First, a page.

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Open 10am–5.30pm, 1 Mar–31 Oct.

EXBURY GARDENS

Partner Garden
Free access for RHS members at selected times

Summer Lane
Exbury
SO45 1AZ

200 acres

Tel
023 8089 1203

Visit website

Admission

Adult £13; Child £4.50; Under 3yrs free

RHS members

Free access (Member 1 only) – Mar, Jun & Sep.

Facilities

  • access
  • Baby changing facilities
  • Café
  • Children's activities
  • Children's playground
  • Dogs welcome
  • facilities
  • Free carer entry
  • Gift shop
  • Group rates
  • Parking
  • Picnics allowed
  • Restaurant
  • Self-serve refreshments
  • Toilets

Features

  • Autumn colour
  • Award winner
  • Bog garden
  • Champion trees
  • Herbaceous border
  • National Plant Collections
  • Pond or lake
  • Rock garden
  • Wildflower meadow
  • Wildlife planting and features
  • Woodland

About the garden

Owned by
Marcus Agius (Director)

Now celebrating more than 100 years, Exbury Gardens sits on 200-acres and consists of a spectacular collection of woodland, herbaceous, contemporary, formal and wildflower gardens. These impressive gardens, which were created and are still managed by the Rothschild family, border the Beaulieu River and boast a narrow-gauge steam railway, plus a newly refurbished restaurant and outdoor café.

Exbury is renowned for its spring colour and is set apart from other gardens by the world-famous hybrid rhododendron and azalea collection. Rhododendrons line the paths of the woodland areas of the gardens: Older plants form canopies of bright flowers, with younger plants offering bounteous displays of colour in every direction. The Azalea Bowl is a spectacle that cannot be missed in May, with clusters of bright azaleas creating a beautiful backdrop to one of Exbury’s many reflective and atmospheric ponds.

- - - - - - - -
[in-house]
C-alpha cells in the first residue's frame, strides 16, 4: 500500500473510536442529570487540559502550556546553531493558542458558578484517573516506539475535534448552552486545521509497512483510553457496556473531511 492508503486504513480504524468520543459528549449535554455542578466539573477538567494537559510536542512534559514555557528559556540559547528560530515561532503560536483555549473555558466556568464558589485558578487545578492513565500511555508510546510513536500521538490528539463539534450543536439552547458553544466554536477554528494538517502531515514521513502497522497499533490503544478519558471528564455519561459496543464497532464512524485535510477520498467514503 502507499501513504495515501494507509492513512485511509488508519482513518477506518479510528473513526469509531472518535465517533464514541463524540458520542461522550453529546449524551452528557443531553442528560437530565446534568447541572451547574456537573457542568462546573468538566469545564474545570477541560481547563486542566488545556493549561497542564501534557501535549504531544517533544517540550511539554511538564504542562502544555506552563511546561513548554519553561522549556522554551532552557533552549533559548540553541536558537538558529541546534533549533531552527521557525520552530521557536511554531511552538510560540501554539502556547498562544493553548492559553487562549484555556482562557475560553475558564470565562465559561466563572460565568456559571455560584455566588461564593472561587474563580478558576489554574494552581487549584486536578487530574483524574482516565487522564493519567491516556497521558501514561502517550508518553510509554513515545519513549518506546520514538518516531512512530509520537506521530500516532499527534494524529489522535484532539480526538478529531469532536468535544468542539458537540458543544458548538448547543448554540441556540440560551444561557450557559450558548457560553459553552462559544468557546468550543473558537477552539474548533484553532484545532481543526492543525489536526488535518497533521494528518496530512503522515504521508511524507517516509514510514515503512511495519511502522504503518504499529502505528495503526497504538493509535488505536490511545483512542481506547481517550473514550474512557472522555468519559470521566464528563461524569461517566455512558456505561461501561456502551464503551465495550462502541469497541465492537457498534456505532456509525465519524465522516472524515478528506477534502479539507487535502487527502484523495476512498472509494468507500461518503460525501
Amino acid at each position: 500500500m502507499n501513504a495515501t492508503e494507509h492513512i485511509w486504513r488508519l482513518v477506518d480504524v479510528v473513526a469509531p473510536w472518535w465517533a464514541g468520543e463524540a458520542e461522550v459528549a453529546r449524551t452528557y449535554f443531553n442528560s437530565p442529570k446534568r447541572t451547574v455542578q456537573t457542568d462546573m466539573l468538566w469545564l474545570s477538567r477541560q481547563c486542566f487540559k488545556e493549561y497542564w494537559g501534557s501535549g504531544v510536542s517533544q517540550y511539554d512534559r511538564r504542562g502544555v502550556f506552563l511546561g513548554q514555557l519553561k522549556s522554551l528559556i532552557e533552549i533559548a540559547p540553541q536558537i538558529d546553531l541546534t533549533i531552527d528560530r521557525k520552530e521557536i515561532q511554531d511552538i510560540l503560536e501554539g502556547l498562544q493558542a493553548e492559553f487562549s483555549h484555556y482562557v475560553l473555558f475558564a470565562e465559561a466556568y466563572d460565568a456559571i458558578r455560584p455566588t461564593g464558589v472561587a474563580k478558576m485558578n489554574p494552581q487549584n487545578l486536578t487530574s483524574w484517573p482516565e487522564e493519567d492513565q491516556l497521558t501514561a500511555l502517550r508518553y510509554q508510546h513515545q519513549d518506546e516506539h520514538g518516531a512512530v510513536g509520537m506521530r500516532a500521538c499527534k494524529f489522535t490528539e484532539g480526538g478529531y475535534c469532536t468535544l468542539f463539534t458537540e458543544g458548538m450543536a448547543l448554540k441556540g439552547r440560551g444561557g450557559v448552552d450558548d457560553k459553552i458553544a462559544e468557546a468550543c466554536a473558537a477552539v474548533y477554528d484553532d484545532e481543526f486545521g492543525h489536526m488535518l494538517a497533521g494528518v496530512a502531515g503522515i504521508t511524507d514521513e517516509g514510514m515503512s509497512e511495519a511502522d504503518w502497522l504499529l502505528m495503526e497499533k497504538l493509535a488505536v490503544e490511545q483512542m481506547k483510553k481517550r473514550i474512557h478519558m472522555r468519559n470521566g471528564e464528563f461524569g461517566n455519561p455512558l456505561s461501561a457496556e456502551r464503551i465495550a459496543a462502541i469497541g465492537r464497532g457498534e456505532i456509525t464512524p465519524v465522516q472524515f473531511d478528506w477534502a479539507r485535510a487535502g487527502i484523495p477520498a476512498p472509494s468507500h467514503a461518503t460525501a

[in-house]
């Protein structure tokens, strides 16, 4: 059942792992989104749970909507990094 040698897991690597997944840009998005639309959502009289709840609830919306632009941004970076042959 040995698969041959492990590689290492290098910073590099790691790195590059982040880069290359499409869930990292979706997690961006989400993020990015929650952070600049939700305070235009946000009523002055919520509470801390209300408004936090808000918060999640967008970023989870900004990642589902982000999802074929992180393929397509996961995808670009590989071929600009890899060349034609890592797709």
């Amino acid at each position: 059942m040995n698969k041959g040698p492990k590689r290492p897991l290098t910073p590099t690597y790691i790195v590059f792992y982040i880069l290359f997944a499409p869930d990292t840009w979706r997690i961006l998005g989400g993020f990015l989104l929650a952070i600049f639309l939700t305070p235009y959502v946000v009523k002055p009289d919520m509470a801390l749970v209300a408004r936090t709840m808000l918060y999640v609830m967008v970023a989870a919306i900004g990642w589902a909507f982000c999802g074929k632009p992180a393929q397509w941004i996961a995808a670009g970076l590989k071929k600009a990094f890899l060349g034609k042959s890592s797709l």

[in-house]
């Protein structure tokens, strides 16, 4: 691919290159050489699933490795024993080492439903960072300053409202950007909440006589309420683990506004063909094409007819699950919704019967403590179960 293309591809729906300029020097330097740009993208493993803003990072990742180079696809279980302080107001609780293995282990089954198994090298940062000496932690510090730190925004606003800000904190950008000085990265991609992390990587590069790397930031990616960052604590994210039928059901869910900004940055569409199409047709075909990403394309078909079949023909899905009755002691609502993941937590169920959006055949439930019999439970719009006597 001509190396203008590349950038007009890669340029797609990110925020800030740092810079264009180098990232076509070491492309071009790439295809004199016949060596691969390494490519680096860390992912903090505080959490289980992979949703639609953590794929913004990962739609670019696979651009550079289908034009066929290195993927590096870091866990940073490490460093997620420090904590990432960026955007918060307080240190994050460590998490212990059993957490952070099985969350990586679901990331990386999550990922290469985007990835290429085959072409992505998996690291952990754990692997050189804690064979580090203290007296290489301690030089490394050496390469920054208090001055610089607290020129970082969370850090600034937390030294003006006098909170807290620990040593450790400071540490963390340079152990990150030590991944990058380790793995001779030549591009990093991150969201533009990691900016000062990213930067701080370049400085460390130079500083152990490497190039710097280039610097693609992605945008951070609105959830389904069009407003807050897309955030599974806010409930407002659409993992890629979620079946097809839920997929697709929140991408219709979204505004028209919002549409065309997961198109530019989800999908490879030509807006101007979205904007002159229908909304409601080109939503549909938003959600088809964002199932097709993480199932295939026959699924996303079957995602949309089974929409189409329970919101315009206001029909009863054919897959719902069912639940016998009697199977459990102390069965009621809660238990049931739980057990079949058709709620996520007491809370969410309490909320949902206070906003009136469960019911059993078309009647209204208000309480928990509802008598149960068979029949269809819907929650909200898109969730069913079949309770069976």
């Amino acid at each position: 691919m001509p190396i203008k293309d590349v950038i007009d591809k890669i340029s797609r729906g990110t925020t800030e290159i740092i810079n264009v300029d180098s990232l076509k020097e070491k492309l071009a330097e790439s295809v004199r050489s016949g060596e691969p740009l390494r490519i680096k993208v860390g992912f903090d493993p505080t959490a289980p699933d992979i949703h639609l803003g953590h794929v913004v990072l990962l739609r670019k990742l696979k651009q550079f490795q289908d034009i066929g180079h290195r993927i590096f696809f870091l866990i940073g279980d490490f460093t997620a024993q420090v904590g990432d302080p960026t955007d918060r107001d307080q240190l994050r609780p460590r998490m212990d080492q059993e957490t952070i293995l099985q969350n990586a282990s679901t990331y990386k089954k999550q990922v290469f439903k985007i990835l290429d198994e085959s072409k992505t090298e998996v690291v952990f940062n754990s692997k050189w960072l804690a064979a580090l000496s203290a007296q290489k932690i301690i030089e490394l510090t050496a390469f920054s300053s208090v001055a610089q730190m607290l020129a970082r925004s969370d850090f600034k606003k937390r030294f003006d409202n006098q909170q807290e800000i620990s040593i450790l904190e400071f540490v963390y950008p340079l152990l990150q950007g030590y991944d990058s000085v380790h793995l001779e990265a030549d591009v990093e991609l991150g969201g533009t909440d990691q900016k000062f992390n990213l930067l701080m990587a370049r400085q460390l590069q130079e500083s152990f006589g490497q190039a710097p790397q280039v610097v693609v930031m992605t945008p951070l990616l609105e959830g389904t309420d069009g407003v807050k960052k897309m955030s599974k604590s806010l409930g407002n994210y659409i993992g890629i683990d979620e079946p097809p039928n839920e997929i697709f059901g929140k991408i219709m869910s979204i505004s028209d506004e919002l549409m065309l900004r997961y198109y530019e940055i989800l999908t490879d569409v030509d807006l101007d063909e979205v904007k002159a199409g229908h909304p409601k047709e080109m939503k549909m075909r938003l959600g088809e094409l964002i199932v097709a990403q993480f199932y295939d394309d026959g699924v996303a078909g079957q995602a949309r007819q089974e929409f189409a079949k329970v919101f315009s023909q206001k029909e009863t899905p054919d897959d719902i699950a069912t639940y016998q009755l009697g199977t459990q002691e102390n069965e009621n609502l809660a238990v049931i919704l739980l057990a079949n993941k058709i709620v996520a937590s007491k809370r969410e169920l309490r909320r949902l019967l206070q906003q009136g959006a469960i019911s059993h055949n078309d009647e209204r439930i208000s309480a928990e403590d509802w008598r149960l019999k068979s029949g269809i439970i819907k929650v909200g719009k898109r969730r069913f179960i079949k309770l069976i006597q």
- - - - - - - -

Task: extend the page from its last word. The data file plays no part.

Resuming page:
Exbury also has a large camellia collection, many rare and elegant magnolias and astounding wisterias that sometimes grow up oak trees. Visitors can also enjoy swathes of spring bulbs on Daffodil Meadow and at the River of Gold, which is made up of 100,000 yellow bulbs.   

In the summertime, Exbury provides a shady sanctuary of tranquillity, characterised by the rare trees and shrubs that line the paths. Specially planted summer gardens, like the Sundial and Herbaceous gardens, showcase vibrant displays of dahlias, peonies, crocosmia and rudbeckia, among many other summer flowers. Exbury’s newest garden, The Centenary Garden, contains layers of grasses, exotic shrubs and herbaceous perennials, all presented in contemporary design that looks its best in late-summer and autumn. Exbury also boasts the recently reinstated Iris Garden and unprecedented compilations of hydrangeas that flower alongside paths throughout summer.    

During autumn, careful planting showcases the cardinal red and orange of acers and the colourful blaze of sweet gums and dogwoods, as well as the National Plant Collection of Nyssa and Oxydendrum. Exbury is also home to (and propagates) a substantial collection of Nerine Sarniensis, a cape flower that glitters under light, which is on display for visitors in the Five Arrows gallery throughout October.    

On top of all these horticultural delights, Exbury is also home to a delightful narrow-gauge steam railway that travels around the northern area of the gardens, through a tunnel and over a bridge.

Plants of special interest

  • Bluebells
  • Camellias
  • Conifers
  • Daffodils
  • Dahlias
  • Grasses
  • Heathers
  • Irises
  • Laburnum
  • Magnolias
  • Maple
  • Primulas
  • Rhododendrons/azaleas
  • Spring bulbs
  • Wildflowers
  • Wisteria

Get involved

The Royal Horticultural Society is the UK’s leading gardening charity. We aim to enrich everyone’s life through plants, and make the UK a greener and more beautiful place.